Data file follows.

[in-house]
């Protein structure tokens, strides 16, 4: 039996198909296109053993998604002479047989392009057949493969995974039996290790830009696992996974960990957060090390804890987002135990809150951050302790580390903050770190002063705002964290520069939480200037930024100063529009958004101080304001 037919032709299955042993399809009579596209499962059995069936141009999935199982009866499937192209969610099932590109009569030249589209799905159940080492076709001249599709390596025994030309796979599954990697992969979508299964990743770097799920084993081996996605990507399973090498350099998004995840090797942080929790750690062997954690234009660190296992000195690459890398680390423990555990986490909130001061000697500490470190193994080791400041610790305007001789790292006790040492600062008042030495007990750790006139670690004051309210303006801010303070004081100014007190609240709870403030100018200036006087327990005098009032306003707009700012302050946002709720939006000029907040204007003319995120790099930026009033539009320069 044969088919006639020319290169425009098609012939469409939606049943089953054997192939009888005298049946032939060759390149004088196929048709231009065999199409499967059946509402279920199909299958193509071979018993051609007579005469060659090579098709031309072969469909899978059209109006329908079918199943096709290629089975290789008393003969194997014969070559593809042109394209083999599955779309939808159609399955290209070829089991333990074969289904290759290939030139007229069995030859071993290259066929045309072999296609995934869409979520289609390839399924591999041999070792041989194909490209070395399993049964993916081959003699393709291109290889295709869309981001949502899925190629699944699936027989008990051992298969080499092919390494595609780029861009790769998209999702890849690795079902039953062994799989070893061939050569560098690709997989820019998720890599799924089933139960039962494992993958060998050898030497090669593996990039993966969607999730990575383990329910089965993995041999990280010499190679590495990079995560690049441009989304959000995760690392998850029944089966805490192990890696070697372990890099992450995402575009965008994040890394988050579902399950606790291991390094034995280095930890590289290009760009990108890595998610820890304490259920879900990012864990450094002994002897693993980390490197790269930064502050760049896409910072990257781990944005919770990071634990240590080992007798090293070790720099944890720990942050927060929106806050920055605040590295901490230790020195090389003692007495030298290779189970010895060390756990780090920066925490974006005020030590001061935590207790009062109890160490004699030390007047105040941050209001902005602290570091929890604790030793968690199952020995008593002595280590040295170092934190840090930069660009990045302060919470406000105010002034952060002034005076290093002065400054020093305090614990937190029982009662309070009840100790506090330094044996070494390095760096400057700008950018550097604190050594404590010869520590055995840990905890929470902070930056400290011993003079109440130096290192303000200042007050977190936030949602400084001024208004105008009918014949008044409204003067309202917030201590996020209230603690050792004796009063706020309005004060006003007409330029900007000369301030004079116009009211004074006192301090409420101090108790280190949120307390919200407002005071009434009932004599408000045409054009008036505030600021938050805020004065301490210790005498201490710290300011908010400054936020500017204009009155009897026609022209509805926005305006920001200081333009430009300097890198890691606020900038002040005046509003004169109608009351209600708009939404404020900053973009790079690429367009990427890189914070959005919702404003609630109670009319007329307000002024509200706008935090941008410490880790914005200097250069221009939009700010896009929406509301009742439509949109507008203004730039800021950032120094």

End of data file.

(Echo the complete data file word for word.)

[in-house]
């Protein structure tokens, strides 16, 4: 039996198909296109053993998604002479047989392009057949493969995974039996290790830009696992996974960990957060090390804890987002135990809150951050302790580390903050770190002063705002964290520069939480200037930024100063529009958004101080304001 037919032709299955042993399809009579596209499962059995069936141009999935199982009866499937192209969610099932590109009569030249589209799905159940080492076709001249599709390596025994030309796979599954990697992969979508299964990743770097799920084993081996996605990507399973090498350099998004995840090797942080929790750690062997954690234009660190296992000195690459890398680390423990555990986490909130001061000697500490470190193994080791400041610790305007001789790292006790040492600062008042030495007990750790006139670690004051309210303006801010303070004081100014007190609240709870403030100018200036006087327990005098009032306003707009700012302050946002709720939006000029907040204007003319995120790099930026009033539009320069 044969088919006639020319290169425009098609012939469409939606049943089953054997192939009888005298049946032939060759390149004088196929048709231009065999199409499967059946509402279920199909299958193509071979018993051609007579005469060659090579098709031309072969469909899978059209109006329908079918199943096709290629089975290789008393003969194997014969070559593809042109394209083999599955779309939808159609399955290209070829089991333990074969289904290759290939030139007229069995030859071993290259066929045309072999296609995934869409979520289609390839399924591999041999070792041989194909490209070395399993049964993916081959003699393709291109290889295709869309981001949502899925190629699944699936027989008990051992298969080499092919390494595609780029861009790769998209999702890849690795079902039953062994799989070893061939050569560098690709997989820019998720890599799924089933139960039962494992993958060998050898030497090669593996990039993966969607999730990575383990329910089965993995041999990280010499190679590495990079995560690049441009989304959000995760690392998850029944089966805490192990890696070697372990890099992450995402575009965008994040890394988050579902399950606790291991390094034995280095930890590289290009760009990108890595998610820890304490259920879900990012864990450094002994002897693993980390490197790269930064502050760049896409910072990257781990944005919770990071634990240590080992007798090293070790720099944890720990942050927060929106806050920055605040590295901490230790020195090389003692007495030298290779189970010895060390756990780090920066925490974006005020030590001061935590207790009062109890160490004699030390007047105040941050209001902005602290570091929890604790030793968690199952020995008593002595280590040295170092934190840090930069660009990045302060919470406000105010002034952060002034005076290093002065400054020093305090614990937190029982009662309070009840100790506090330094044996070494390095760096400057700008950018550097604190050594404590010869520590055995840990905890929470902070930056400290011993003079109440130096290192303000200042007050977190936030949602400084001024208004105008009918014949008044409204003067309202917030201590996020209230603690050792004796009063706020309005004060006003007409330029900007000369301030004079116009009211004074006192301090409420101090108790280190949120307390919200407002005071009434009932004599408000045409054009008036505030600021938050805020004065301490210790005498201490710290300011908010400054936020500017204009009155009897026609022209509805926005305006920001200081333009430009300097890198890691606020900038002040005046509003004169109608009351209600708009939404404020900053973009790079690429367009990427890189914070959005919702404003609630109670009319007329307000002024509200706008935090941008410490880790914005200097250069221009939009700010896009929406509301009742439509949109507008203004730039800021950032120094």